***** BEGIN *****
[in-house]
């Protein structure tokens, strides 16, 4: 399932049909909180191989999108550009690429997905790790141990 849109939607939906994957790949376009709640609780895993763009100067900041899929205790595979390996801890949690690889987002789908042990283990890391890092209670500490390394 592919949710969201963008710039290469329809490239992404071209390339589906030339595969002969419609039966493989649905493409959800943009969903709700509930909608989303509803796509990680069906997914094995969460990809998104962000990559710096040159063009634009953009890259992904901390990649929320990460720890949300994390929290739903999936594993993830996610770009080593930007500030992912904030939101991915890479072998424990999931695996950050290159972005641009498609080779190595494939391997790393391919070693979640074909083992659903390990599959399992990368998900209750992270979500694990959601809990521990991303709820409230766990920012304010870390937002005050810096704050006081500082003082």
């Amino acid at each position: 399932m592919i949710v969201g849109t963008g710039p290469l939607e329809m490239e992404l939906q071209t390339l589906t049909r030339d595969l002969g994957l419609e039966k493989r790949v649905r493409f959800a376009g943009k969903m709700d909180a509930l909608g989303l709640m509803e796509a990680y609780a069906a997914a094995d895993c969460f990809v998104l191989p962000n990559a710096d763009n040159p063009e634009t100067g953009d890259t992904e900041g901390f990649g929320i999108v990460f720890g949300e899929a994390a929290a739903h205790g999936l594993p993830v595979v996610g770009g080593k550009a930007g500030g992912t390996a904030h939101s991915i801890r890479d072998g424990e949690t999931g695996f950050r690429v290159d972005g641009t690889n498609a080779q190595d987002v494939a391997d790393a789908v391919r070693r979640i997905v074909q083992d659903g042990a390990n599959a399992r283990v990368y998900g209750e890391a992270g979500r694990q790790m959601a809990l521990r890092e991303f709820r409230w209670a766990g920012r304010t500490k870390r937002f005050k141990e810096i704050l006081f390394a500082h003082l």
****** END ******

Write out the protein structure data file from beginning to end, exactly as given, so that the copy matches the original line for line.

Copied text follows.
[in-house]
């Protein structure tokens, strides 16, 4: 399932049909909180191989999108550009690429997905790790141990 849109939607939906994957790949376009709640609780895993763009100067900041899929205790595979390996801890949690690889987002789908042990283990890391890092209670500490390394 592919949710969201963008710039290469329809490239992404071209390339589906030339595969002969419609039966493989649905493409959800943009969903709700509930909608989303509803796509990680069906997914094995969460990809998104962000990559710096040159063009634009953009890259992904901390990649929320990460720890949300994390929290739903999936594993993830996610770009080593930007500030992912904030939101991915890479072998424990999931695996950050290159972005641009498609080779190595494939391997790393391919070693979640074909083992659903390990599959399992990368998900209750992270979500694990959601809990521990991303709820409230766990920012304010870390937002005050810096704050006081500082003082």
């Amino acid at each position: 399932m592919i949710v969201g849109t963008g710039p290469l939607e329809m490239e992404l939906q071209t390339l589906t049909r030339d595969l002969g994957l419609e039966k493989r790949v649905r493409f959800a376009g943009k969903m709700d909180a509930l909608g989303l709640m509803e796509a990680y609780a069906a997914a094995d895993c969460f990809v998104l191989p962000n990559a710096d763009n040159p063009e634009t100067g953009d890259t992904e900041g901390f990649g929320i999108v990460f720890g949300e899929a994390a929290a739903h205790g999936l594993p993830v595979v996610g770009g080593k550009a930007g500030g992912t390996a904030h939101s991915i801890r890479d072998g424990e949690t999931g695996f950050r690429v290159d972005g641009t690889n498609a080779q190595d987002v494939a391997d790393a789908v391919r070693r979640i997905v074909q083992d659903g042990a390990n599959a399992r283990v990368y998900g209750e890391a992270g979500r694990q790790m959601a809990l521990r890092e991303f709820r409230w209670a766990g920012r304010t500490k870390r937002f005050k141990e810096i704050l006081f390394a500082h003082l």